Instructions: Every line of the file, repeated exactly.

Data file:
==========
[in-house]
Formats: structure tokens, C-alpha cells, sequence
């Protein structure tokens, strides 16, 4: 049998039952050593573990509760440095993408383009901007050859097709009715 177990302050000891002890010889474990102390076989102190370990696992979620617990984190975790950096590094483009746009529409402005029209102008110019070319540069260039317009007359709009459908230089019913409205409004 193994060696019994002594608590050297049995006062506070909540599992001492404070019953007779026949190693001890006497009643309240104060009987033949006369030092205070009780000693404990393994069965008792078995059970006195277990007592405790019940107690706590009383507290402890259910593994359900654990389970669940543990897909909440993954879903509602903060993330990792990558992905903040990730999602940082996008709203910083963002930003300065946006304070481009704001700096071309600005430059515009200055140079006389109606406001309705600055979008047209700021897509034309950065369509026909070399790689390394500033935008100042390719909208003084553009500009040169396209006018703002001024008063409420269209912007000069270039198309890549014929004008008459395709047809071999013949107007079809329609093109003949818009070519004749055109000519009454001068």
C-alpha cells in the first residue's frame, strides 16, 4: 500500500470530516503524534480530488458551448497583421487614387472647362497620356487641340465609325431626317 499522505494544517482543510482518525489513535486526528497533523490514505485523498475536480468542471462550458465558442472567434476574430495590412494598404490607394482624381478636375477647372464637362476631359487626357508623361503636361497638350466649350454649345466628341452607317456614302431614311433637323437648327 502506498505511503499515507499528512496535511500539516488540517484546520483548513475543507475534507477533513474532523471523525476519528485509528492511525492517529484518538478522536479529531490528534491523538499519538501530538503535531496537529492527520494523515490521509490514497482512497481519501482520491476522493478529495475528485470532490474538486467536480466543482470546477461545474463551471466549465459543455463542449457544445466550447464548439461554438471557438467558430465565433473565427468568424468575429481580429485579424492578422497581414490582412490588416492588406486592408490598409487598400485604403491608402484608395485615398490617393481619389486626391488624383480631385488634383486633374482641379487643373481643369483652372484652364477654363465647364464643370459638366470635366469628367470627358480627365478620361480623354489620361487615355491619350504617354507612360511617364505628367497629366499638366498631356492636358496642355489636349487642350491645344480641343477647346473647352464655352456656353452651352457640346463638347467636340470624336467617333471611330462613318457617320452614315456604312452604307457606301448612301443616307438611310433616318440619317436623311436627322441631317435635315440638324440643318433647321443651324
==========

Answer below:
[in-house]
Formats: structure tokens, C-alpha cells, sequence
């Protein structure tokens, strides 16, 4: 049998039952050593573990509760440095993408383009901007050859097709009715 177990302050000891002890010889474990102390076989102190370990696992979620617990984190975790950096590094483009746009529409402005029209102008110019070319540069260039317009007359709009459908230089019913409205409004 193994060696019994002594608590050297049995006062506070909540599992001492404070019953007779026949190693001890006497009643309240104060009987033949006369030092205070009780000693404990393994069965008792078995059970006195277990007592405790019940107690706590009383507290402890259910593994359900654990389970669940543990897909909440993954879903509602903060993330990792990558992905903040990730999602940082996008709203910083963002930003300065946006304070481009704001700096071309600005430059515009200055140079006389109606406001309705600055979008047209700021897509034309950065369509026909070399790689390394500033935008100042390719909208003084553009500009040169396209006018703002001024008063409420269209912007000069270039198309890549014929004008008459395709047809071999013949107007079809329609093109003949818009070519004749055109000519009454001068």
C-alpha cells in the first residue's frame, strides 16, 4: 500500500470530516503524534480530488458551448497583421487614387472647362497620356487641340465609325431626317 499522505494544517482543510482518525489513535486526528497533523490514505485523498475536480468542471462550458465558442472567434476574430495590412494598404490607394482624381478636375477647372464637362476631359487626357508623361503636361497638350466649350454649345466628341452607317456614302431614311433637323437648327 502506498505511503499515507499528512496535511500539516488540517484546520483548513475543507475534507477533513474532523471523525476519528485509528492511525492517529484518538478522536479529531490528534491523538499519538501530538503535531496537529492527520494523515490521509490514497482512497481519501482520491476522493478529495475528485470532490474538486467536480466543482470546477461545474463551471466549465459543455463542449457544445466550447464548439461554438471557438467558430465565433473565427468568424468575429481580429485579424492578422497581414490582412490588416492588406486592408490598409487598400485604403491608402484608395485615398490617393481619389486626391488624383480631385488634383486633374482641379487643373481643369483652372484652364477654363465647364464643370459638366470635366469628367470627358480627365478620361480623354489620361487615355491619350504617354507612360511617364505628367497629366499638366498631356492636358496642355489636349487642350491645344480641343477647346473647352464655352456656353452651352457640346463638347467636340470624336467617333471611330462613318457617320452614315456604312452604307457606301448612301443616307438611310433616318440619317436623311436627322441631317435635315440638324440643318433647321443651324